The purpose of zero-knowledge proofs is to convince someone you know something without revealing what that thing is. For example, you might want to convince someone that you know the solution to a puzzle without giving them the solution.
Let’s look at a particular puzzle to see how you can accomplish exactly this.
A Puzzle called 3-Coloring.
The 3-coloring puzzle can be described as follows. You are given a graph of nodes and edges (like in the figure below). The task is to find a “3-coloring” to the graph, which is a coloring of the nodes with three different colors in such a way that no two adjacent nodes have the same color.
A Zero-knowledge Proof for the 3-coloring Puzzle.
We will construct a ZKP protocol for the 3-coloring puzzle. Before that, let’s quickly recall the two properties we are looking for in the protocol.
A ZKP protocol between you and someone else — call her Verifier, must satisfy the following properties:
If you are cheating (i.e., if you do not know a 3-coloring), then Verifier should be able to catch you — this property is called soundness
Verifier should not learn anything about the 3-coloring — this property is called zero knowledgeness
Now, let’s try to construct a ZKP protocol, where, your proving and Verifier’s verifying procedures are as follows.
Proving: Imagine the graph drawn on the floor in a closed space. Per the 3-coloring you know, you would place the corresponding colored balls on the nodes. Then you would completely cover the balls with inverted opaque bowls.
Verifying: Then, Verifier comes and points at an edge of her choice. You would lift up the two bowls on either side of the edge. Verifier verifies that the balls revealed are of different colors. If they are not, you are caught cheating.
Now that we’ve defined our protocol, we want to check that it satisfies zero-knowledgeness and soundness (the property that you can’t cheat).
Note that no information about the 3-coloring is revealed to Verifier, since whatever Verifier viewed could be simulated by just picking two random, but differently-colored balls. Thus, this protocol provides perfect zero knowledgeness.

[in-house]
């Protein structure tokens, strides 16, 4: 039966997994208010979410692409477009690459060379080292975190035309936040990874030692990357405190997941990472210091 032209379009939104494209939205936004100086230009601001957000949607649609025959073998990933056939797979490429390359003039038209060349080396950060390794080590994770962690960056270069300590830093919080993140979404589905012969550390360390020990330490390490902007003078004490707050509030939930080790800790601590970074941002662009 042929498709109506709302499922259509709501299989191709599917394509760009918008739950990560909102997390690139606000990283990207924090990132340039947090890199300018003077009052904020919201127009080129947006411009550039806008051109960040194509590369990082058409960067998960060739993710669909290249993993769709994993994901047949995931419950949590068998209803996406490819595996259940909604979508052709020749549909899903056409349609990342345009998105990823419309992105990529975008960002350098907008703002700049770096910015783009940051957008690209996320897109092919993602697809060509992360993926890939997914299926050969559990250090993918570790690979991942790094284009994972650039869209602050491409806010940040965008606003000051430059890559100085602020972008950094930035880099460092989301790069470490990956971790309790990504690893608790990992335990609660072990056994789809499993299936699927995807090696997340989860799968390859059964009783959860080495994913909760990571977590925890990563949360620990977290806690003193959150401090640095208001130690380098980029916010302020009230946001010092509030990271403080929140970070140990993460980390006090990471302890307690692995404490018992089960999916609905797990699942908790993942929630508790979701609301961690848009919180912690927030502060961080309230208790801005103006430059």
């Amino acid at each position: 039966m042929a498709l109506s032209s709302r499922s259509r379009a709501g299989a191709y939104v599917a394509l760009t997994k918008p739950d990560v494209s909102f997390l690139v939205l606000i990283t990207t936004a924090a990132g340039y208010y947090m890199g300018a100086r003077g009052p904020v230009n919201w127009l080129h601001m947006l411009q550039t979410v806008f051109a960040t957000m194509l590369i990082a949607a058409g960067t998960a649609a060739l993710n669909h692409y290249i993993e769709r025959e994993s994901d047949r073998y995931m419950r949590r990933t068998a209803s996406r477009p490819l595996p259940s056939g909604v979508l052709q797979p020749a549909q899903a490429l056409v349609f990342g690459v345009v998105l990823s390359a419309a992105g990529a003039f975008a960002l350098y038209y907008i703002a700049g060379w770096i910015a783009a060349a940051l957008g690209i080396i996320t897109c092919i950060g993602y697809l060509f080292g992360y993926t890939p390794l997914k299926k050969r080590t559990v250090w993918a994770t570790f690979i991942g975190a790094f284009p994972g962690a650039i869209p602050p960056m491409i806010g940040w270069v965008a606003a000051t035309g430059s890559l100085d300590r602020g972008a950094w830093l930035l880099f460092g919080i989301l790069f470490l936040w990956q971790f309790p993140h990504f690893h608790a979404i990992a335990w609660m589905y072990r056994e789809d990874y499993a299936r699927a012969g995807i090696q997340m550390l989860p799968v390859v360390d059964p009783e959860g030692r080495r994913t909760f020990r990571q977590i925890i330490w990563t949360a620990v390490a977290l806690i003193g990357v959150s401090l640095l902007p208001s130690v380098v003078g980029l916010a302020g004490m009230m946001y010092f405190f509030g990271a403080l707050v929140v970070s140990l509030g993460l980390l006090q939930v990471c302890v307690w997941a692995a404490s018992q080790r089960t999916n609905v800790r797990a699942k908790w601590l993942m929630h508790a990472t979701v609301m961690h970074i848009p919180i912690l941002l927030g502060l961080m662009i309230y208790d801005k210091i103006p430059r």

The native currency of the Mina blockchain. MINA tokens are required to stake and produce blocks on the Mina blockchain. They’re also the exclusive currency of the Snarketplace, which block producers and SNARK producers use to buy and sell SNARK proofs. Each MINA token is divisible up to 9 decimal places.
The native MINA token was designed to reduce computational requirements for developers when building applications on the Mina blockchain. Also, the MINA token is used to secure the Mina network. The MINA token is used as part of the Ouroboros Samisika Proof-of-Stake consensus mechanism. By staking the MINA token, nodes have a higher chance of being selected as a block producers. The chance of becoming a block producer is proportionate to the amount of MINA tokens staked.
The Initial Distribution MINA is up to 1 billion tokens. This number includes all of the categories of token recipients in the distribution schedule, except for block rewards, which are minted anew by the protocol with each block after its launch.
MINA is an inflationary currency with no supply cap. This decision was made in order to incentivize a high level of staking participation in the early years of the protocol, which will increase the level of decentralization. Mina’s “Supercharged Rewards” (discussed in a later section) also achieve this objective. Since staking is open to all tokens on the protocol (without the risk of bonding or slashing), any token holder is able to avoid getting diluted by staking or delegating.
MINA can be purchased at those big exchanges: